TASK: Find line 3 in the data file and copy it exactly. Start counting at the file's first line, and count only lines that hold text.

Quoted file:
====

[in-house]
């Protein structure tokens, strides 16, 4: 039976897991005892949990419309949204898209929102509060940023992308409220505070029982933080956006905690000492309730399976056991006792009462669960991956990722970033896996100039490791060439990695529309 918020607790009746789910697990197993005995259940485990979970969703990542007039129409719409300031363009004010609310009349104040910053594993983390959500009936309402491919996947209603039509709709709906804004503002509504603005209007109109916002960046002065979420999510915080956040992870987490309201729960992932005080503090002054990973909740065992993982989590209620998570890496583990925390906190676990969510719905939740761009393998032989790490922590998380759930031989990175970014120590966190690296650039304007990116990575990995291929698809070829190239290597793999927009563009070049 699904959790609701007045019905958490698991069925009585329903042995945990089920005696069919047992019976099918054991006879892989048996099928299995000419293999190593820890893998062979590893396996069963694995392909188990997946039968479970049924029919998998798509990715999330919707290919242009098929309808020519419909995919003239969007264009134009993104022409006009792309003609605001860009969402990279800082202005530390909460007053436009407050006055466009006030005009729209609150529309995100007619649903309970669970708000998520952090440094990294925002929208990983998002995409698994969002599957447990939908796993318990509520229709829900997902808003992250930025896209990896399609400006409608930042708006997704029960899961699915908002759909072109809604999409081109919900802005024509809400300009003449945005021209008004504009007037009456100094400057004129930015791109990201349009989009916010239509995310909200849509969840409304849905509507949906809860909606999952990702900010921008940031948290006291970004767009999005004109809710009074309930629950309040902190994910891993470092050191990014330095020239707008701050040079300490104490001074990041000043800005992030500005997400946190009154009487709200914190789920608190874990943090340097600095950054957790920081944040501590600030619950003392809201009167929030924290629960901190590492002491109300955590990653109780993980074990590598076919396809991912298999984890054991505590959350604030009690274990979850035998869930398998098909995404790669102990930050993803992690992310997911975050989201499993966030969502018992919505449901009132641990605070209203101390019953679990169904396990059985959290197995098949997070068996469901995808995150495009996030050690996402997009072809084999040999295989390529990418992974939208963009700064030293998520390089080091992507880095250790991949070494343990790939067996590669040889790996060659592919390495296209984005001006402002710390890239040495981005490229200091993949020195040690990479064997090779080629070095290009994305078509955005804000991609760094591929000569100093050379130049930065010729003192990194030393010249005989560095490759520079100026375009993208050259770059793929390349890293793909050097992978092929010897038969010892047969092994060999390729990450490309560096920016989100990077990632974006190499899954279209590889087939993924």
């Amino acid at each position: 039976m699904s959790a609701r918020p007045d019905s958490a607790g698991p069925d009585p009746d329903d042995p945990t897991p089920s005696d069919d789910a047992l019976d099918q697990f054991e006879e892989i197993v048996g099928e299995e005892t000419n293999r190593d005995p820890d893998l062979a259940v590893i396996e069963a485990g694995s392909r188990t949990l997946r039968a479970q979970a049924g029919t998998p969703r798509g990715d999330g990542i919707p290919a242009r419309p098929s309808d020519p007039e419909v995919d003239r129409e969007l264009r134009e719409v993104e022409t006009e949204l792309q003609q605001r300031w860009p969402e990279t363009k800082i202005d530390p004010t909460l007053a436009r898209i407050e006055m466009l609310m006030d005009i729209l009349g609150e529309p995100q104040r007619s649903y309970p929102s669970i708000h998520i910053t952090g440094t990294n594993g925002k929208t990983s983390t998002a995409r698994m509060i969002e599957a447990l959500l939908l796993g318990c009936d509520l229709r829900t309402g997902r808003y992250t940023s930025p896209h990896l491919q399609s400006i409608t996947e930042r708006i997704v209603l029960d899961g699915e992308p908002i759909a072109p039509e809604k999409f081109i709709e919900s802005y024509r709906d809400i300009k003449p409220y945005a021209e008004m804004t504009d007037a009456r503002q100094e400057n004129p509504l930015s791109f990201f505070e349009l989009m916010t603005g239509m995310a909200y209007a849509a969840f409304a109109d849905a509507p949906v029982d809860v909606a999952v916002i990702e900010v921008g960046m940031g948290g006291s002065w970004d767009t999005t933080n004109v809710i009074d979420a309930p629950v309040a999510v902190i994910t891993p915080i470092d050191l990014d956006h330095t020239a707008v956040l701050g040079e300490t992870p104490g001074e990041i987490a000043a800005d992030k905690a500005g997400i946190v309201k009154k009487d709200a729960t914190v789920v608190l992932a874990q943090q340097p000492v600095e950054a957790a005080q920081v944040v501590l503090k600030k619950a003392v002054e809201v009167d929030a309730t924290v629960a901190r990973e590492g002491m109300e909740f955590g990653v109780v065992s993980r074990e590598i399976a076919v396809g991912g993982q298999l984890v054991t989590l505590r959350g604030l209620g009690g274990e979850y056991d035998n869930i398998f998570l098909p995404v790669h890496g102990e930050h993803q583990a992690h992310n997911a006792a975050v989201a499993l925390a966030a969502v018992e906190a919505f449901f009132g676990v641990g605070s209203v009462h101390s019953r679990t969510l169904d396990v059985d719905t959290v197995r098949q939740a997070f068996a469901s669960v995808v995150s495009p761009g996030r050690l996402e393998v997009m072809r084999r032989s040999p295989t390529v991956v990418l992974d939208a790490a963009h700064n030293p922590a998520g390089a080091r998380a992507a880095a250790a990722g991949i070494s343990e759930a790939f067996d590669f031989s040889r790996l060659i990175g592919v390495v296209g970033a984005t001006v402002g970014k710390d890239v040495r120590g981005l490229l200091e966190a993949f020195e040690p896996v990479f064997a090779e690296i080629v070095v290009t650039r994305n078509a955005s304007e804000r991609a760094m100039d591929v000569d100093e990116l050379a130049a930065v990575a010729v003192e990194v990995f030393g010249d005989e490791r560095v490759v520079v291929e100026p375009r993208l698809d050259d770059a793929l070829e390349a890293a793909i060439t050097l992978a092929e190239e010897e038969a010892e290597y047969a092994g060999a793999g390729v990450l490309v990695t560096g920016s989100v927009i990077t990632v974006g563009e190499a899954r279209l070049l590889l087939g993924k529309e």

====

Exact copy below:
């Amino acid at each position: 039976m699904s959790a609701r918020p007045d019905s958490a607790g698991p069925d009585p009746d329903d042995p945990t897991p089920s005696d069919d789910a047992l019976d099918q697990f054991e006879e892989i197993v048996g099928e299995e005892t000419n293999r190593d005995p820890d893998l062979a259940v590893i396996e069963a485990g694995s392909r188990t949990l997946r039968a479970q979970a049924g029919t998998p969703r798509g990715d999330g990542i919707p290919a242009r419309p098929s309808d020519p007039e419909v995919d003239r129409e969007l264009r134009e719409v993104e022409t006009e949204l792309q003609q605001r300031w860009p969402e990279t363009k800082i202005d530390p004010t909460l007053a436009r898209i407050e006055m466009l609310m006030d005009i729209l009349g609150e529309p995100q104040r007619s649903y309970p929102s669970i708000h998520i910053t952090g440094t990294n594993g925002k929208t990983s983390t998002a995409r698994m509060i969002e599957a447990l959500l939908l796993g318990c009936d509520l229709r829900t309402g997902r808003y992250t940023s930025p896209h990896l491919q399609s400006i409608t996947e930042r708006i997704v209603l029960d899961g699915e992308p908002i759909a072109p039509e809604k999409f081109i709709e919900s802005y024509r709906d809400i300009k003449p409220y945005a021209e008004m804004t504009d007037a009456r503002q100094e400057n004129p509504l930015s791109f990201f505070e349009l989009m916010t603005g239509m995310a909200y209007a849509a969840f409304a109109d849905a509507p949906v029982d809860v909606a999952v916002i990702e900010v921008g960046m940031g948290g006291s002065w970004d767009t999005t933080n004109v809710i009074d979420a309930p629950v309040a999510v902190i994910t891993p915080i470092d050191l990014d956006h330095t020239a707008v956040l701050g040079e300490t992870p104490g001074e990041i987490a000043a800005d992030k905690a500005g997400i946190v309201k009154k009487d709200a729960t914190v789920v608190l992932a874990q943090q340097p000492v600095e950054a957790a005080q920081v944040v501590l503090k600030k619950a003392v002054e809201v009167d929030a309730t924290v629960a901190r990973e590492g002491m109300e909740f955590g990653v109780v065992s993980r074990e590598i399976a076919v396809g991912g993982q298999l984890v054991t989590l505590r959350g604030l209620g009690g274990e979850y056991d035998n869930i398998f998570l098909p995404v790669h890496g102990e930050h993803q583990a992690h992310n997911a006792a975050v989201a499993l925390a966030a969502v018992e906190a919505f449901f009132g676990v641990g605070s209203v009462h101390s019953r679990t969510l169904d396990v059985d719905t959290v197995r098949q939740a997070f068996a469901s669960v995808v995150s495009p761009g996030r050690l996402e393998v997009m072809r084999r032989s040999p295989t390529v991956v990418l992974d939208a790490a963009h700064n030293p922590a998520g390089a080091r998380a992507a880095a250790a990722g991949i070494s343990e759930a790939f067996d590669f031989s040889r790996l060659i990175g592919v390495v296209g970033a984005t001006v402002g970014k710390d890239v040495r120590g981005l490229l200091e966190a993949f020195e040690p896996v990479f064997a090779e690296i080629v070095v290009t650039r994305n078509a955005s304007e804000r991609a760094m100039d591929v000569d100093e990116l050379a130049a930065v990575a010729v003192e990194v990995f030393g010249d005989e490791r560095v490759v520079v291929e100026p375009r993208l698809d050259d770059a793929l070829e390349a890293a793909i060439t050097l992978a092929e190239e010897e038969a010892e290597y047969a092994g060999a793999g390729v990450l490309v990695t560096g920016s989100v927009i990077t990632v974006g563009e190499a899954r279209l070049l590889l087939g993924k529309e």